The Program in Journalism at Princeton University has named seven renowned journalists as visiting professors for the 2022-2023 academic year. The Humanities Council, home of the journalism program, will host this slate of celebrated reporters and authors, each of whom will teach an intensive seminar for one semester.
The visiting faculty will join the program’s Ferris Professors of Journalism in Residence: Joe Stephens, founding director of the program and former investigative reporter for The Washington Post; John McPhee, staff writer for The New Yorker since 1965 and Pulitzer Prize-winning author of more than 30 books; and Deborah Amos, award-winning correspondent for NPR News.
“We’re proud to welcome to campus some of the world’s most accomplished and admired journalists, continuing a long tradition of excellence,” Stephens said. “These writers and reporters exemplify dedication and perseverance, and a fierce dedication to digging out facts and conveying them to the world.”
Journalism’s visiting professors for Fall 2022:
—Kushanava Choudhury is a veteran journalist and an author whose work has appeared in leading newspapers in the U.S. and in India. In his second stint as a visiting Ferris Professor, he will teach The Literature of Fact: The World and the City, which will explore urban life and global migration to cities through narrative nonfiction.
—Steve Fainaru is an investigative reporter at ESPN and a co-author of the best-selling “League of Denial: The NFL, Concussions and the Battle for Truth.” His awards include an Emmy, a Peabody and a Pulitzer Prize. In The McGraw Seminar in Writing: What Sports Tell Us about Our World, he will teach students to craft compelling stories that reveal how sports shape and reflect our world.
—Tara McKelvey is a Washington-based political correspondent for the BBC and a regular contributor to The New York Times Book Review. In her course on Audio Journalism: Storytelling for Radio, Podcasts and Beyond, students will learn to write and produce stories using sound, images, and other elements of multi-platform journalism.
In Spring 2023 the Program in Journalism will welcome:
—Neil Bedi is a Pulitzer Prize-winning reporter at ProPublica who focuses on investigating federal government agencies and policies in Washington. He will teach a seminar on what is now a foundational piece of investigative journalism: accountability reporting with data. He will teach students to acquire, vet, analyze and present data in various media.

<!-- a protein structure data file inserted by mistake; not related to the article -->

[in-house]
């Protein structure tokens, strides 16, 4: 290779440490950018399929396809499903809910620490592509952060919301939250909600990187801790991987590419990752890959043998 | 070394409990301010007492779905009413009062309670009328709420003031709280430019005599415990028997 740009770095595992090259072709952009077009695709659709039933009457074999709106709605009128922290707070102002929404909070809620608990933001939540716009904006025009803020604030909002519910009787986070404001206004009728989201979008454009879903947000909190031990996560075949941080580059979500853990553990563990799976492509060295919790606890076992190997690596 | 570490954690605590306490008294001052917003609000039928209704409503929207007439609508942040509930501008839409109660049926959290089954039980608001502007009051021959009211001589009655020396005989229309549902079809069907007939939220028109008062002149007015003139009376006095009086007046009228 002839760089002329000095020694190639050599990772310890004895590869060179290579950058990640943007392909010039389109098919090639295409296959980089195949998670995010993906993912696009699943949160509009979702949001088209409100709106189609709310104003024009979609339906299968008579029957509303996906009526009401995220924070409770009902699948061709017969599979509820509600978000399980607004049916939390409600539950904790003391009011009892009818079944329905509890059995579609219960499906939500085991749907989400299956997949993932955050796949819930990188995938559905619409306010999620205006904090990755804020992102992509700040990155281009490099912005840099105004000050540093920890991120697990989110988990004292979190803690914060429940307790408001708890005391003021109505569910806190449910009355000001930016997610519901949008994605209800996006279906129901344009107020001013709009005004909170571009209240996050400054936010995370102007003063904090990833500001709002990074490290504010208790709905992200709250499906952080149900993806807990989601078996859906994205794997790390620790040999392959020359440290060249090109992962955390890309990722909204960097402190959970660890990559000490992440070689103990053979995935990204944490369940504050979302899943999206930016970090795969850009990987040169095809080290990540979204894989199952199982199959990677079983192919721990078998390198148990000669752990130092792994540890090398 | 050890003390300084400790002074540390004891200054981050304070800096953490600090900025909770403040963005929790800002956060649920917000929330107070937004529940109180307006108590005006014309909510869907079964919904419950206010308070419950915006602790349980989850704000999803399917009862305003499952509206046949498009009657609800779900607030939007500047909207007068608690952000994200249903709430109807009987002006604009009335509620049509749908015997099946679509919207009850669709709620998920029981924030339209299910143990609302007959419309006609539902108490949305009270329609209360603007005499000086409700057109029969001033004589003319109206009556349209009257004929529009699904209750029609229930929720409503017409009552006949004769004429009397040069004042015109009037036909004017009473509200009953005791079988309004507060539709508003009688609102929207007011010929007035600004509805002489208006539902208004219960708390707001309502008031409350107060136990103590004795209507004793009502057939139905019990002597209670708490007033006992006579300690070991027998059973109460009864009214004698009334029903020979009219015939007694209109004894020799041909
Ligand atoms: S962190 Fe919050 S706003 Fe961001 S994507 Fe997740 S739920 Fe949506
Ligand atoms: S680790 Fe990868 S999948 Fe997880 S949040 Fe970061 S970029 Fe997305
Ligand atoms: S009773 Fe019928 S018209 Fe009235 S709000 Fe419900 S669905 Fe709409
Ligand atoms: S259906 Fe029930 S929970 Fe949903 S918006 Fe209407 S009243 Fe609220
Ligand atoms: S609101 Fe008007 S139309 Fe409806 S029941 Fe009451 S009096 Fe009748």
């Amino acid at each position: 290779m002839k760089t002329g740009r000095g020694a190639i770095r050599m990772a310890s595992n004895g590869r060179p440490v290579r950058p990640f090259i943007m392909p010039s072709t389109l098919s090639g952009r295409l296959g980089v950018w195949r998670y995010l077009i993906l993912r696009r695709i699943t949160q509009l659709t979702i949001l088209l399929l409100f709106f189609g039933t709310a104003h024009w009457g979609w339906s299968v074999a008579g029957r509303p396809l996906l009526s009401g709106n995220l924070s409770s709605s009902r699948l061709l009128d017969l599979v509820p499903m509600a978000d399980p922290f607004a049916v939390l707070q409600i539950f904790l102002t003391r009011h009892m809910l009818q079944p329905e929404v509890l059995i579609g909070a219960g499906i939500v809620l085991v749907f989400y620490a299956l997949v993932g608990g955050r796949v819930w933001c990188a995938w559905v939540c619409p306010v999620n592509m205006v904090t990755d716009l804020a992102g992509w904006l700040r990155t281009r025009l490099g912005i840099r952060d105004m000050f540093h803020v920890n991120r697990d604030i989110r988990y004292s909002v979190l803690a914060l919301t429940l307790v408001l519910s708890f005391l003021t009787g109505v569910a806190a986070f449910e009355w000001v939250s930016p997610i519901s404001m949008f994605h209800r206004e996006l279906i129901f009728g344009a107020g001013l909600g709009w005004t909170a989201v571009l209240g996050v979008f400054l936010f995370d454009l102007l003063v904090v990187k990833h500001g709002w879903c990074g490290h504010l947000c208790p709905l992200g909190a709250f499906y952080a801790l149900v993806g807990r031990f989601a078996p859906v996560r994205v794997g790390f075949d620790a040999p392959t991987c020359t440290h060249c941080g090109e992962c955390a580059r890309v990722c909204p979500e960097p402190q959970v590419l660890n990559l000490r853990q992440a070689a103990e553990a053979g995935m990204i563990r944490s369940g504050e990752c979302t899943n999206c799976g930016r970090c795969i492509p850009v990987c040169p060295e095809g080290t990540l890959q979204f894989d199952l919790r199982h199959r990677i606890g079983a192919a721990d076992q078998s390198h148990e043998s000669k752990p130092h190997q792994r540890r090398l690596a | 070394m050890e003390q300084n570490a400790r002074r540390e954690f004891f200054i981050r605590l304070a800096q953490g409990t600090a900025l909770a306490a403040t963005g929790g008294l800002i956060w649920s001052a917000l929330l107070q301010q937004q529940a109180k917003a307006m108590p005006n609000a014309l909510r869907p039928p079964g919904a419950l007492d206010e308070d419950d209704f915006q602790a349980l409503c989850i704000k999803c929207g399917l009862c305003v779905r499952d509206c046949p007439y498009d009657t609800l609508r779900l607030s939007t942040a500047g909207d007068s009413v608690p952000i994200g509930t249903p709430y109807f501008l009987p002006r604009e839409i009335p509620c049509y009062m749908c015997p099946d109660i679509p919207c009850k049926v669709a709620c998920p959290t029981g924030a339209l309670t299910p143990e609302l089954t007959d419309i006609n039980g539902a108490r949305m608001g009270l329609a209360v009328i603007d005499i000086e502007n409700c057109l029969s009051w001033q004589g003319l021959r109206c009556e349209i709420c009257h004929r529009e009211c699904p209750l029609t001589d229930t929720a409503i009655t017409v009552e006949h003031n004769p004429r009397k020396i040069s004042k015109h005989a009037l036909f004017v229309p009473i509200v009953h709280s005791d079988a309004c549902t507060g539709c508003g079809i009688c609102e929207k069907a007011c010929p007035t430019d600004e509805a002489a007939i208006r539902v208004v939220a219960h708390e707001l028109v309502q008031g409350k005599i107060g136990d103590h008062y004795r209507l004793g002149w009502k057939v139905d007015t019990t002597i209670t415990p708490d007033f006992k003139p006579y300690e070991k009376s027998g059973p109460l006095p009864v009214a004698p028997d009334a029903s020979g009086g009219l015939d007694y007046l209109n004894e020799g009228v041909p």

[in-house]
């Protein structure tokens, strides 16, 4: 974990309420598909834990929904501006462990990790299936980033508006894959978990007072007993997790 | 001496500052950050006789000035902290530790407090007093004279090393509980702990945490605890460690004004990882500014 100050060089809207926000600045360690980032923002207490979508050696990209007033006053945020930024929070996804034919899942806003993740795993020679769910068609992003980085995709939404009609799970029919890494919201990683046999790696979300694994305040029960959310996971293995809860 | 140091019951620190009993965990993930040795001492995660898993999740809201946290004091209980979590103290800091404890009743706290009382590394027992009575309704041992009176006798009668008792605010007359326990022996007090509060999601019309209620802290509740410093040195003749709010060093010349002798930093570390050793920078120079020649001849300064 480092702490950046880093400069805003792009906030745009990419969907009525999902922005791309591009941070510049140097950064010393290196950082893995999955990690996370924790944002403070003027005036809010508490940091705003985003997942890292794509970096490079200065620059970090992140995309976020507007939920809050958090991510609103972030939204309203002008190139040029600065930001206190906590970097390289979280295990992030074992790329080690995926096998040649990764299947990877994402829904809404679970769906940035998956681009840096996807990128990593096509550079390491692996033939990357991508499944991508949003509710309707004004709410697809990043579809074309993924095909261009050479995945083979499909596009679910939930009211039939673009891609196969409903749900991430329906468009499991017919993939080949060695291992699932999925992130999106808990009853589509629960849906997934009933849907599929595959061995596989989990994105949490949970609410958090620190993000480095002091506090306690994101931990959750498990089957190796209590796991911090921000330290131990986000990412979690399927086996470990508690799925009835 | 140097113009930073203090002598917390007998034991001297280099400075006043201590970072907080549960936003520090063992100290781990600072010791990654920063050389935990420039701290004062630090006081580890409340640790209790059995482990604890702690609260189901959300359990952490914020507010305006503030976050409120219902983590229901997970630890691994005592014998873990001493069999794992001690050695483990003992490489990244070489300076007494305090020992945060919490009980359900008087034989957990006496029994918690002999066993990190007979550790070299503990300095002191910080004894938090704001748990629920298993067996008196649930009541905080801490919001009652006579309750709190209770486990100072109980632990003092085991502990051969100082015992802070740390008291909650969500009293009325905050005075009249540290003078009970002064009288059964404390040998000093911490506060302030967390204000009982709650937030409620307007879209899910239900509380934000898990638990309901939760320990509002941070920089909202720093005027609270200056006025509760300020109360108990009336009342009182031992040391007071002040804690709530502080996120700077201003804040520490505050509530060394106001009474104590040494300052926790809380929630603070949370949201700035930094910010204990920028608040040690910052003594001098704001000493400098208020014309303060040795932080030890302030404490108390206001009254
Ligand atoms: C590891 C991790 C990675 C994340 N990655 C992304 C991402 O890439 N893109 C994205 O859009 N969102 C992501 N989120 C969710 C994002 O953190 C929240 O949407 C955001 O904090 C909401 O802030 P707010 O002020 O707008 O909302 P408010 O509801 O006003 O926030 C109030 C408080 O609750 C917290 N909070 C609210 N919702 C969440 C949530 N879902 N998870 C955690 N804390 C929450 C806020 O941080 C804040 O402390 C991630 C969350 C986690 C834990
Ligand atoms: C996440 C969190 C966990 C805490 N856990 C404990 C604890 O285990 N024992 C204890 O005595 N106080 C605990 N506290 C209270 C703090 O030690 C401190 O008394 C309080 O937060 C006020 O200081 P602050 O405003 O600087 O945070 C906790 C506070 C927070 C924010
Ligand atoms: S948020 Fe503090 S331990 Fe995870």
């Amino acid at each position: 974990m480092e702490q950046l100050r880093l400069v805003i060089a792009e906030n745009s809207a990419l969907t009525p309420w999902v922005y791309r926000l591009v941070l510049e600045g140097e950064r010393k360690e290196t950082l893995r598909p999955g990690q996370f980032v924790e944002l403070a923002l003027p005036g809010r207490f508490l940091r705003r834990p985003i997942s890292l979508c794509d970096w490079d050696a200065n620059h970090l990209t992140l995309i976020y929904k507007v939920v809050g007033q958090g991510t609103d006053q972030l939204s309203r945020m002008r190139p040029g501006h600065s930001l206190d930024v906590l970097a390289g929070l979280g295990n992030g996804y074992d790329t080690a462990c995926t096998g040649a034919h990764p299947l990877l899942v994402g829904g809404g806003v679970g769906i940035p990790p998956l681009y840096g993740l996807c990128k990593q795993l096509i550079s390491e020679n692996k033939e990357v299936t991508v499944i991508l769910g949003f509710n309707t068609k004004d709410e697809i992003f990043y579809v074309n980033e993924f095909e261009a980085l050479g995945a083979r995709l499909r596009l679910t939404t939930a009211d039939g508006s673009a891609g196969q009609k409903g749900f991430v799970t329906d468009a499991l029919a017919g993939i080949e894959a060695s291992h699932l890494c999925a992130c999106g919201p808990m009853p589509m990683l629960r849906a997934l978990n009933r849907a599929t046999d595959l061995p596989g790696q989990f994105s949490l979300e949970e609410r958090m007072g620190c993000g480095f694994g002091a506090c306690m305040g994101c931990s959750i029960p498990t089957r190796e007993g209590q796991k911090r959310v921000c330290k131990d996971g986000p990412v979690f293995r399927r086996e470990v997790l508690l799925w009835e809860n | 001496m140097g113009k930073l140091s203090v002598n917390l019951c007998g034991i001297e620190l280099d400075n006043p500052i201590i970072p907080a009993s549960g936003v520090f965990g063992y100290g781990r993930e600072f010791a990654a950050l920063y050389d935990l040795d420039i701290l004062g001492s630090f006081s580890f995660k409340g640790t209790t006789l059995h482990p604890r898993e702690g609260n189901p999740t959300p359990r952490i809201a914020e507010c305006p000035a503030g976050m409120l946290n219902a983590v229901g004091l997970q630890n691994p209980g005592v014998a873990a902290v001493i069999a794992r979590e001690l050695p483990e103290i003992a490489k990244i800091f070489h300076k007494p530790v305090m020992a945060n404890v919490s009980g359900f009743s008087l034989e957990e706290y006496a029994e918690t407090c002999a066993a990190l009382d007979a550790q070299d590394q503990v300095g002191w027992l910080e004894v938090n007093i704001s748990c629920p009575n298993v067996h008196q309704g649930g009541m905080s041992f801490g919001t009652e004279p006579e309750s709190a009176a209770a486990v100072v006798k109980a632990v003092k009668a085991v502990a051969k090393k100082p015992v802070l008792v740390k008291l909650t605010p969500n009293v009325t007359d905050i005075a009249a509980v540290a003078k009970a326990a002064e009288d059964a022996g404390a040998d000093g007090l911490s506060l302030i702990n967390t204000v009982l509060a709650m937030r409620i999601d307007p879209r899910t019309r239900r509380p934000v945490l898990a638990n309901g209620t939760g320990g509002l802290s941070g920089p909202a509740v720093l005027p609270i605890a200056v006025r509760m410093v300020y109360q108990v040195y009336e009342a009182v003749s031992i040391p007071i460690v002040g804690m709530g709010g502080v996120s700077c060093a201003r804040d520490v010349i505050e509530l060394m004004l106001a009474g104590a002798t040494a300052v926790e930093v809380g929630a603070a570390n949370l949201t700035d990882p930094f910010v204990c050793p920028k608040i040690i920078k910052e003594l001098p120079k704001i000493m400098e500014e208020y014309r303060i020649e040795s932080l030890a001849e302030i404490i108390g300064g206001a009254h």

—Nadja Drost is a Pulitzer Prize- and Emmy Award-winning journalist who often files as a special correspondent for the PBS NewsHour. She will teach a course on international news, exploring how reporting on social upheaval shapes public understanding of the world beyond our borders, with a particular emphasis on Latin America.
—Pallavi Gogoi is chief business editor at NPR and an award-winning editor, reporter and writer with more than 25 years of experience in journalism. She will teach a seminar on writing about the economy and economic justice in a “post-pandemic” world and examining how race, class, gender and immigration factor into economic decision-making.
—Channing Joseph is a journalist with two decades of international experience and a contributor to The Nation. He is also an award-winning scholar of Black queer history. His course on the media and social issues will focus on writing about racial justice in the U.S. and the long history of major news outlets excluding and maligning minority groups.
The visiting professors’ seminars will complement those regularly led by the Program in Journalism’s professors in residence. In the fall, Stephens will offer Investigative Journalism: In-depth Reporting, while Amos will teach International News: Migration Reporting, which will include a fall-break reporting trip to Berlin. In the spring, Stephens will teach his course about media literacy in the digital age as a Freshman Seminar.
Princeton’s journalism seminars were inaugurated in 1957 by a bequest from former New York Herald journalist Edwin F. Ferris. They have since become one of the nation’s most respected programs of journalism courses—as well as some of the University’s most highly rated classes. Gifts from other generous alumni and their families have expanded the program’s offerings.